As well as geopolitical tensions, the fall in global commodity prices has limited the effectiveness of the EFF. From a high of $53.4 billion on the eve of the oil price collapse in 2014, FDI in Russia dropped to a mere $6.8 billion the following year. 

A recovery in 2016, with overseas investments rising to $37.7 billion, was in part due to European countries, despite western sanctions and tensions on the Korean Peninsula creating a less than favorable investment climate.

Notably, none of the East Asian economies are among the top ten FDI contributors to Russia. This reflects a longstanding absence of Moscow-led economic engagement with its eastern neighbors. 

The oversight has recently been partially addressed with Russia’s own ‘Asian pivot’; however the move is largely due to the Kremlin’s concerns over deteriorating relations with the West, rather than a well thought out and evenly executed engagement strategy.

While these debilitating external factors loom large, the biggest obstacles to foreign investment in the region remain internal ones, in particular corruption and an underdeveloped infrastructure network. Though the scourge of corruption does not trouble the region any more than other parts of the country, perception matters. 

Last year, in a high-profile scandal, the president of Vladivostok’s largest education institute and EEF partner, the Far Eastern Federal University, was charged with abuse of authority in a case linked with allegations of financial fraud. It severely undermined the reputation of the region’s most esteemed institute, which will be hosting the EEF.

Speaking at a conference in London in July 2016, FEDF CEO, Chekunkov, emphasized that, in addition to Moscow-led initiatives, the cultivation of Vladivostok and the wider region as an entrepreneurial hub was vital to attract the necessary talent and investment.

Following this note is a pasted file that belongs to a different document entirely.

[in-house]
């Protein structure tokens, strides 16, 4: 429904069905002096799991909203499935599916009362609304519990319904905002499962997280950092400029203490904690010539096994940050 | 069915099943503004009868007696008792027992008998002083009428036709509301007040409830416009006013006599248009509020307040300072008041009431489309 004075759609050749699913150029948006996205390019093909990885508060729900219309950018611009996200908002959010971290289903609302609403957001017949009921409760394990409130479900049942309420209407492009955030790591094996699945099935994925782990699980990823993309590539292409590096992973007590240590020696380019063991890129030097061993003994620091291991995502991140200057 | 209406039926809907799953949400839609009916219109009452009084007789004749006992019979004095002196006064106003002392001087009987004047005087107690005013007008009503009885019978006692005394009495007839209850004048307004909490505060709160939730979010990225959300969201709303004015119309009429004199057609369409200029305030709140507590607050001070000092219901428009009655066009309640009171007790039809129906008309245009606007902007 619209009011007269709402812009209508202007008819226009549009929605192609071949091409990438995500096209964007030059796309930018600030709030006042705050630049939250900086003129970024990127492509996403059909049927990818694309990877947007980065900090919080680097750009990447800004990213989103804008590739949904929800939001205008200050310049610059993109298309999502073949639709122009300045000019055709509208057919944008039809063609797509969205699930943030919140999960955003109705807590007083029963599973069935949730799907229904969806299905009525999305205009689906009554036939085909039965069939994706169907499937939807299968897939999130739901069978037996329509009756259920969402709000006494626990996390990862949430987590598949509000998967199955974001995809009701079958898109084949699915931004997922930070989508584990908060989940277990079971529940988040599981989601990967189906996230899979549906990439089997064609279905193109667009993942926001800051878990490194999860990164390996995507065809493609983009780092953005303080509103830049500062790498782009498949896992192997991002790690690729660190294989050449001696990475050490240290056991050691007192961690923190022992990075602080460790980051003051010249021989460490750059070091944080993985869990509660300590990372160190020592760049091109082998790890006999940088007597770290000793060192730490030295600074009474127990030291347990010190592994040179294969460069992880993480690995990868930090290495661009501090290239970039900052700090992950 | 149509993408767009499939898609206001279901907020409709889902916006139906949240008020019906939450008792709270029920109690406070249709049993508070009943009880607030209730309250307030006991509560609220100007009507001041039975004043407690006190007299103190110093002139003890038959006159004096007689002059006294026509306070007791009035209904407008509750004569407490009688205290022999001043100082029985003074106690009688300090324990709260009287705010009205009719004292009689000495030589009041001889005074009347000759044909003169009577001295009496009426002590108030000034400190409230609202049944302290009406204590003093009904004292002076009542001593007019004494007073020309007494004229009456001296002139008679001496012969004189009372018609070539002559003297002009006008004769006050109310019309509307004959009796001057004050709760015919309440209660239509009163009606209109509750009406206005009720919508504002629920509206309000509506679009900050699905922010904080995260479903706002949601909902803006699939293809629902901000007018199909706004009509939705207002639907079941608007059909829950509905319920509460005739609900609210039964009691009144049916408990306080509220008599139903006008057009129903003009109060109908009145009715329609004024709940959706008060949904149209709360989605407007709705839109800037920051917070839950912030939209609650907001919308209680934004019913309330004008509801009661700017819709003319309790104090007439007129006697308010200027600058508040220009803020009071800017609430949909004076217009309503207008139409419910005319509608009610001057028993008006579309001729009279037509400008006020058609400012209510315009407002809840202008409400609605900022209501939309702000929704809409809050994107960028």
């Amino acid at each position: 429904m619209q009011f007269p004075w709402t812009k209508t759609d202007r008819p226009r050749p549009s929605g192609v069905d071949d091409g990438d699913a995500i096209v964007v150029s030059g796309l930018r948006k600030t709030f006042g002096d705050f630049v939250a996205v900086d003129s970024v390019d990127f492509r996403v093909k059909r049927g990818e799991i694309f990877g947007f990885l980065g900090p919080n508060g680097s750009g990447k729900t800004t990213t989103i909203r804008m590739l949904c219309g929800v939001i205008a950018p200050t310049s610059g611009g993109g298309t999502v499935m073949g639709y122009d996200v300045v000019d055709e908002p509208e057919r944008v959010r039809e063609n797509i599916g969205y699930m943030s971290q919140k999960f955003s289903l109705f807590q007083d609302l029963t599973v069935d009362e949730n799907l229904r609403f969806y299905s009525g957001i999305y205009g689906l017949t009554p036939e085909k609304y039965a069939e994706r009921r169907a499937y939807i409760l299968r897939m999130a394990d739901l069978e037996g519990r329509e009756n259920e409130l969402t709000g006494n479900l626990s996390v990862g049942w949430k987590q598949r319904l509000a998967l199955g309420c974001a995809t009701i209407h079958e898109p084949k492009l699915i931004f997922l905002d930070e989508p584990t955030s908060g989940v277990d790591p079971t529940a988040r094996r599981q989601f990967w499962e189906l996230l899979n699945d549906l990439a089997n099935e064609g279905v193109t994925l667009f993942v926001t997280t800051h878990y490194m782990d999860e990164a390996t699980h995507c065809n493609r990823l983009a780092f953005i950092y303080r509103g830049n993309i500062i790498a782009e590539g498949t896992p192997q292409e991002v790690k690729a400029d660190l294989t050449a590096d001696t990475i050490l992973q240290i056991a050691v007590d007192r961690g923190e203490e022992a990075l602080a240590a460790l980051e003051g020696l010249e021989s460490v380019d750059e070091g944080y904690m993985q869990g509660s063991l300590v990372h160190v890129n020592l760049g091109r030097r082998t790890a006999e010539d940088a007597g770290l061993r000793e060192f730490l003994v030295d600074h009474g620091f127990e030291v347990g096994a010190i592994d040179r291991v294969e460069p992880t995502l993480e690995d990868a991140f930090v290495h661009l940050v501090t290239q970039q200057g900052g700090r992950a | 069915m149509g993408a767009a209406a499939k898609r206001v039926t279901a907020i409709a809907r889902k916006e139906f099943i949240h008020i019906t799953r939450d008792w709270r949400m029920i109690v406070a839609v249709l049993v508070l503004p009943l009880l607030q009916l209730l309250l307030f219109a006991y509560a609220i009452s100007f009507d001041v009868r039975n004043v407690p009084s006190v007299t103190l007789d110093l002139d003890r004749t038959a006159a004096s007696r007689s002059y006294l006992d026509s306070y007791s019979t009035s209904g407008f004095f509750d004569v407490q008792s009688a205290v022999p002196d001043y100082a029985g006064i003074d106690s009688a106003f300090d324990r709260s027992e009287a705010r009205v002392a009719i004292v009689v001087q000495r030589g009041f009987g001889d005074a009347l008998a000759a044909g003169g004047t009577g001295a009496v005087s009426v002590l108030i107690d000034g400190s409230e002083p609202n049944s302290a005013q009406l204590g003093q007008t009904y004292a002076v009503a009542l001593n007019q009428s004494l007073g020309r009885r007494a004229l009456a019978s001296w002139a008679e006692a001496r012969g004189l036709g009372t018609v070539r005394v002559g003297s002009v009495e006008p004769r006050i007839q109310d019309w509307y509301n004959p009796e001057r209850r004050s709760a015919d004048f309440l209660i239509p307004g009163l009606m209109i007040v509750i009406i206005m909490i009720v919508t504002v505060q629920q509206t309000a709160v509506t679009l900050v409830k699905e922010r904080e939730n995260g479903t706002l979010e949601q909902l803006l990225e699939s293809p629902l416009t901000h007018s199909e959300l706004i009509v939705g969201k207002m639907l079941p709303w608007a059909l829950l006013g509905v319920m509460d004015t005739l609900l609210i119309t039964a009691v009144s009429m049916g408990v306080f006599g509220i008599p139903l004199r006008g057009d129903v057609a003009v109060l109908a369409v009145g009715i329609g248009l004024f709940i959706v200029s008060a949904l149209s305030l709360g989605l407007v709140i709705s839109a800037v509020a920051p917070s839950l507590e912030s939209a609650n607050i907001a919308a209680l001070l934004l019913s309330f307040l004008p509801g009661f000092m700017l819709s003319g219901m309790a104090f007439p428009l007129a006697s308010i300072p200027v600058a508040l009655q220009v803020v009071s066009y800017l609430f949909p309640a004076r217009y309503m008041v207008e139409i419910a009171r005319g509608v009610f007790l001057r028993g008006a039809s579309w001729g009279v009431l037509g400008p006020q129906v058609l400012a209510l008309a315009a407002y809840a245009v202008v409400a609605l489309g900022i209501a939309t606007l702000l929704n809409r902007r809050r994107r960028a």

A corruption scandal involving a key EEF partner and host, all within a year of the EEF’s launch, does little to advance Chekunkov’s goal.

Additionally, investors must contend with bureaucratic restrictions that also hamper business elsewhere in Russia, including inconsistent laws and their uneven application; a lack of regulatory transparency; limits on foreign ownership of companies in key industries; and a requirement that overseas investors eschew international investment arbitration bodies in favor of Russian ones.

Compounding these problems are the significant costs attached to operating in such an inhospitable region. The region possesses inadequate or non-existent infrastructure, with few rail connections and poor quality roads, which are often impassable in the winter months, when temperatures drop to as low as -70 degrees celsius. 

Moreover, a small population concentrated in administrative zones on the Chinese border means investors are faced with shortages of labor, in particular skilled workers. The region finds it hard to attract Russians with the requisite professional background.

To be sure, Moscow’s aim of developing its eastern territories by strengthening economic ties with East Asia is in Russia’s national interests. And notwithstanding the troubled geopolitical and economic climate, the EEF has had a measure of success. 

But the governance issues that plague so much of the country and the region’s demographic and infrastructure limitations mean the forum will likely continue to struggle to achieve its ambitious goals.

Richard Corneilus is an analyst at Alaco Dispatches, a business intelligence consultancy. A version of this article was first published at bne IntelliNews. The views and opinions expressed in opinion pieces do not necessarily reflect the position of The Moscow Times.

The views expressed in opinion pieces do not necessarily reflect the position of The Moscow Times.